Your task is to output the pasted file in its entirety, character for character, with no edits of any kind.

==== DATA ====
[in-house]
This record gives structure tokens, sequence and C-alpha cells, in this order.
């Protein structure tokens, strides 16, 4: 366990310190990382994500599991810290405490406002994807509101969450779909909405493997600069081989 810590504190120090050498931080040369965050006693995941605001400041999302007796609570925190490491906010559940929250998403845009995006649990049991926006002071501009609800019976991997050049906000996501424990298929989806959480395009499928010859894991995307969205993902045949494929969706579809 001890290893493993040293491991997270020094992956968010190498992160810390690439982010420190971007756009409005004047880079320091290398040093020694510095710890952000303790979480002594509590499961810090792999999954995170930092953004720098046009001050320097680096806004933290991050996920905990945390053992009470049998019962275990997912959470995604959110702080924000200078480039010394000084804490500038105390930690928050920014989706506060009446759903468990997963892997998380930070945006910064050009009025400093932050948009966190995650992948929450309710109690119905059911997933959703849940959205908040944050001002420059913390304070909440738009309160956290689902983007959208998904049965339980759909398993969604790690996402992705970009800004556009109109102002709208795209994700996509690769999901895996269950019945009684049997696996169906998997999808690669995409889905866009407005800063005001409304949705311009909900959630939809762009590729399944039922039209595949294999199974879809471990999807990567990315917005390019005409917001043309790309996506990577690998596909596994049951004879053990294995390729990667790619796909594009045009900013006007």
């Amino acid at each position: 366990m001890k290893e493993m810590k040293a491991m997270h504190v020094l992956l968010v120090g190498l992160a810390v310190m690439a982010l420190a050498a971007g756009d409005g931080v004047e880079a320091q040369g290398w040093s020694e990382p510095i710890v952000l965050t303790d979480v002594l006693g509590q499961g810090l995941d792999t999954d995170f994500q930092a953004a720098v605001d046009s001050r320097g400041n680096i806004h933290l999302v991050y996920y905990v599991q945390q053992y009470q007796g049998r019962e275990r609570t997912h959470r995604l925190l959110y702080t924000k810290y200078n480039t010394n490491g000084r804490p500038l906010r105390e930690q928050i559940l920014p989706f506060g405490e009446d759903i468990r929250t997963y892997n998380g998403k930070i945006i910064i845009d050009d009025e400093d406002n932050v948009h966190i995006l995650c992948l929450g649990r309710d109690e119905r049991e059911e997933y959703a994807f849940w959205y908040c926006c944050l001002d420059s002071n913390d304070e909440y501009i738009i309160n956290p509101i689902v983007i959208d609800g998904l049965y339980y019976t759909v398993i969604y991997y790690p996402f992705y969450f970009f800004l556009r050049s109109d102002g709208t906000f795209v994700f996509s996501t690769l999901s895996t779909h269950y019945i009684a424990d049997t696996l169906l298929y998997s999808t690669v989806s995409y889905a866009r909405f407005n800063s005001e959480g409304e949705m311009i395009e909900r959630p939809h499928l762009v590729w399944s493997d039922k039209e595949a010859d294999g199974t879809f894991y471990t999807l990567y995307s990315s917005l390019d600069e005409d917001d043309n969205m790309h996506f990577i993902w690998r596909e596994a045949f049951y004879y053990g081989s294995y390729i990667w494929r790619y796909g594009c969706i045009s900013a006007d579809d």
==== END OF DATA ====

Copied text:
[in-house]
This record gives structure tokens, sequence and C-alpha cells, in this order.
């Protein structure tokens, strides 16, 4: 366990310190990382994500599991810290405490406002994807509101969450779909909405493997600069081989 810590504190120090050498931080040369965050006693995941605001400041999302007796609570925190490491906010559940929250998403845009995006649990049991926006002071501009609800019976991997050049906000996501424990298929989806959480395009499928010859894991995307969205993902045949494929969706579809 001890290893493993040293491991997270020094992956968010190498992160810390690439982010420190971007756009409005004047880079320091290398040093020694510095710890952000303790979480002594509590499961810090792999999954995170930092953004720098046009001050320097680096806004933290991050996920905990945390053992009470049998019962275990997912959470995604959110702080924000200078480039010394000084804490500038105390930690928050920014989706506060009446759903468990997963892997998380930070945006910064050009009025400093932050948009966190995650992948929450309710109690119905059911997933959703849940959205908040944050001002420059913390304070909440738009309160956290689902983007959208998904049965339980759909398993969604790690996402992705970009800004556009109109102002709208795209994700996509690769999901895996269950019945009684049997696996169906998997999808690669995409889905866009407005800063005001409304949705311009909900959630939809762009590729399944039922039209595949294999199974879809471990999807990567990315917005390019005409917001043309790309996506990577690998596909596994049951004879053990294995390729990667790619796909594009045009900013006007």
């Amino acid at each position: 366990m001890k290893e493993m810590k040293a491991m997270h504190v020094l992956l968010v120090g190498l992160a810390v310190m690439a982010l420190a050498a971007g756009d409005g931080v004047e880079a320091q040369g290398w040093s020694e990382p510095i710890v952000l965050t303790d979480v002594l006693g509590q499961g810090l995941d792999t999954d995170f994500q930092a953004a720098v605001d046009s001050r320097g400041n680096i806004h933290l999302v991050y996920y905990v599991q945390q053992y009470q007796g049998r019962e275990r609570t997912h959470r995604l925190l959110y702080t924000k810290y200078n480039t010394n490491g000084r804490p500038l906010r105390e930690q928050i559940l920014p989706f506060g405490e009446d759903i468990r929250t997963y892997n998380g998403k930070i945006i910064i845009d050009d009025e400093d406002n932050v948009h966190i995006l995650c992948l929450g649990r309710d109690e119905r049991e059911e997933y959703a994807f849940w959205y908040c926006c944050l001002d420059s002071n913390d304070e909440y501009i738009i309160n956290p509101i689902v983007i959208d609800g998904l049965y339980y019976t759909v398993i969604y991997y790690p996402f992705y969450f970009f800004l556009r050049s109109d102002g709208t906000f795209v994700f996509s996501t690769l999901s895996t779909h269950y019945i009684a424990d049997t696996l169906l298929y998997s999808t690669v989806s995409y889905a866009r909405f407005n800063s005001e959480g409304e949705m311009i395009e909900r959630p939809h499928l762009v590729w399944s493997d039922k039209e595949a010859d294999g199974t879809f894991y471990t999807l990567y995307s990315s917005l390019d600069e005409d917001d043309n969205m790309h996506f990577i993902w690998r596909e596994a045949f049951y004879y053990g081989s294995y390729i990667w494929r790619y796909g594009c969706i045009s900013a006007d579809d």